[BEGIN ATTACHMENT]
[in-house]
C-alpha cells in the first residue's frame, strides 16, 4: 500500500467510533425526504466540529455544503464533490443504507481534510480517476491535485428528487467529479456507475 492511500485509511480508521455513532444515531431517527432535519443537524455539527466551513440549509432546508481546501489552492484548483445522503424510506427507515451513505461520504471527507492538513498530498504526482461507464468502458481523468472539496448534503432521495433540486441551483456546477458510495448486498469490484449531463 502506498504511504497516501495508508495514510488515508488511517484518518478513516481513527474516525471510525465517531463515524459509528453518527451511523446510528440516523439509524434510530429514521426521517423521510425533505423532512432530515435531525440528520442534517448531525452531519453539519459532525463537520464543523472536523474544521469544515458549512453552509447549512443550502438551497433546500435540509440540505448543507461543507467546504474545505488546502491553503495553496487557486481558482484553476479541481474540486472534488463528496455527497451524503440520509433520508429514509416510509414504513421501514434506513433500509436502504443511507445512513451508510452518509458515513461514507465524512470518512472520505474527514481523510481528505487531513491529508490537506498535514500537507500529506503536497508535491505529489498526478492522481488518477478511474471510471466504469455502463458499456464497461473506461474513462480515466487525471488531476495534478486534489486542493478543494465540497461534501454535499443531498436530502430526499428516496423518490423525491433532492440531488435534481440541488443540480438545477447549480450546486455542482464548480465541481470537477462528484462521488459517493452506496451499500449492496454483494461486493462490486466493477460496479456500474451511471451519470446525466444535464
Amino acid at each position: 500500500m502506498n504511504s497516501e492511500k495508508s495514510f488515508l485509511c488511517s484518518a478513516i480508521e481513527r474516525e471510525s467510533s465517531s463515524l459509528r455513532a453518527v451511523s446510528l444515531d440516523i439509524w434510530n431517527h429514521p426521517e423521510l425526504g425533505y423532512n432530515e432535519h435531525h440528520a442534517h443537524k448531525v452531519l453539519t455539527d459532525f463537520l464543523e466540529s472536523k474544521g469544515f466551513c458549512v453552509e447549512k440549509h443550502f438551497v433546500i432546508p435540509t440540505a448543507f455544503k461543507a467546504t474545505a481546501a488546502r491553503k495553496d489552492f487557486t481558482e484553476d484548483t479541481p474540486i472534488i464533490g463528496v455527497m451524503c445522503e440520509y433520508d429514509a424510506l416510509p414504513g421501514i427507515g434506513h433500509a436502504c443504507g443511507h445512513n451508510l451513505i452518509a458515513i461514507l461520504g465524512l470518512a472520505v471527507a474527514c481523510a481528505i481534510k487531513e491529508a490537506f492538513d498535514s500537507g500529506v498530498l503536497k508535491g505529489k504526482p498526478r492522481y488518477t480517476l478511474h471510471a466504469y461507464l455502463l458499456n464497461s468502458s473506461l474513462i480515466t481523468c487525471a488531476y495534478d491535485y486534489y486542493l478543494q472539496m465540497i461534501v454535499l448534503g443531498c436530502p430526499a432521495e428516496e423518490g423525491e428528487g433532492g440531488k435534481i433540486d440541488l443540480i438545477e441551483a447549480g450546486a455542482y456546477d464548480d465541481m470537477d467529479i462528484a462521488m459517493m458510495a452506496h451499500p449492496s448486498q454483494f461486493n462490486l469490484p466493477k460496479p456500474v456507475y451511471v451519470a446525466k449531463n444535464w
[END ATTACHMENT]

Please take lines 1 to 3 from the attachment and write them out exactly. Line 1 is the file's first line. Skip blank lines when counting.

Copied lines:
[in-house]
C-alpha cells in the first residue's frame, strides 16, 4: 500500500467510533425526504466540529455544503464533490443504507481534510480517476491535485428528487467529479456507475 492511500485509511480508521455513532444515531431517527432535519443537524455539527466551513440549509432546508481546501489552492484548483445522503424510506427507515451513505461520504471527507492538513498530498504526482461507464468502458481523468472539496448534503432521495433540486441551483456546477458510495448486498469490484449531463 502506498504511504497516501495508508495514510488515508488511517484518518478513516481513527474516525471510525465517531463515524459509528453518527451511523446510528440516523439509524434510530429514521426521517423521510425533505423532512432530515435531525440528520442534517448531525452531519453539519459532525463537520464543523472536523474544521469544515458549512453552509447549512443550502438551497433546500435540509440540505448543507461543507467546504474545505488546502491553503495553496487557486481558482484553476479541481474540486472534488463528496455527497451524503440520509433520508429514509416510509414504513421501514434506513433500509436502504443511507445512513451508510452518509458515513461514507465524512470518512472520505474527514481523510481528505487531513491529508490537506498535514500537507500529506503536497508535491505529489498526478492522481488518477478511474471510471466504469455502463458499456464497461473506461474513462480515466487525471488531476495534478486534489486542493478543494465540497461534501454535499443531498436530502430526499428516496423518490423525491433532492440531488435534481440541488443540480438545477447549480450546486455542482464548480465541481470537477462528484462521488459517493452506496451499500449492496454483494461486493462490486466493477460496479456500474451511471451519470446525466444535464
Amino acid at each position: 500500500m502506498n504511504s497516501e492511500k495508508s495514510f488515508l485509511c488511517s484518518a478513516i480508521e481513527r474516525e471510525s467510533s465517531s463515524l459509528r455513532a453518527v451511523s446510528l444515531d440516523i439509524w434510530n431517527h429514521p426521517e423521510l425526504g425533505y423532512n432530515e432535519h435531525h440528520a442534517h443537524k448531525v452531519l453539519t455539527d459532525f463537520l464543523e466540529s472536523k474544521g469544515f466551513c458549512v453552509e447549512k440549509h443550502f438551497v433546500i432546508p435540509t440540505a448543507f455544503k461543507a467546504t474545505a481546501a488546502r491553503k495553496d489552492f487557486t481558482e484553476d484548483t479541481p474540486i472534488i464533490g463528496v455527497m451524503c445522503e440520509y433520508d429514509a424510506l416510509p414504513g421501514i427507515g434506513h433500509a436502504c443504507g443511507h445512513n451508510l451513505i452518509a458515513i461514507l461520504g465524512l470518512a472520505v471527507a474527514c481523510a481528505i481534510k487531513e491529508a490537506f492538513d498535514s500537507g500529506v498530498l503536497k508535491g505529489k504526482p498526478r492522481y488518477t480517476l478511474h471510471a466504469y461507464l455502463l458499456n464497461s468502458s473506461l474513462i480515466t481523468c487525471a488531476y495534478d491535485y486534489y486542493l478543494q472539496m465540497i461534501v454535499l448534503g443531498c436530502p430526499a432521495e428516496e423518490g423525491e428528487g433532492g440531488k435534481i433540486d440541488l443540480i438545477e441551483a447549480g450546486a455542482y456546477d464548480d465541481m470537477d467529479i462528484a462521488m459517493m458510495a452506496h451499500p449492496s448486498q454483494f461486493n462490486l469490484p466493477k460496479p456500474v456507475y451511471v451519470a446525466k449531463n444535464w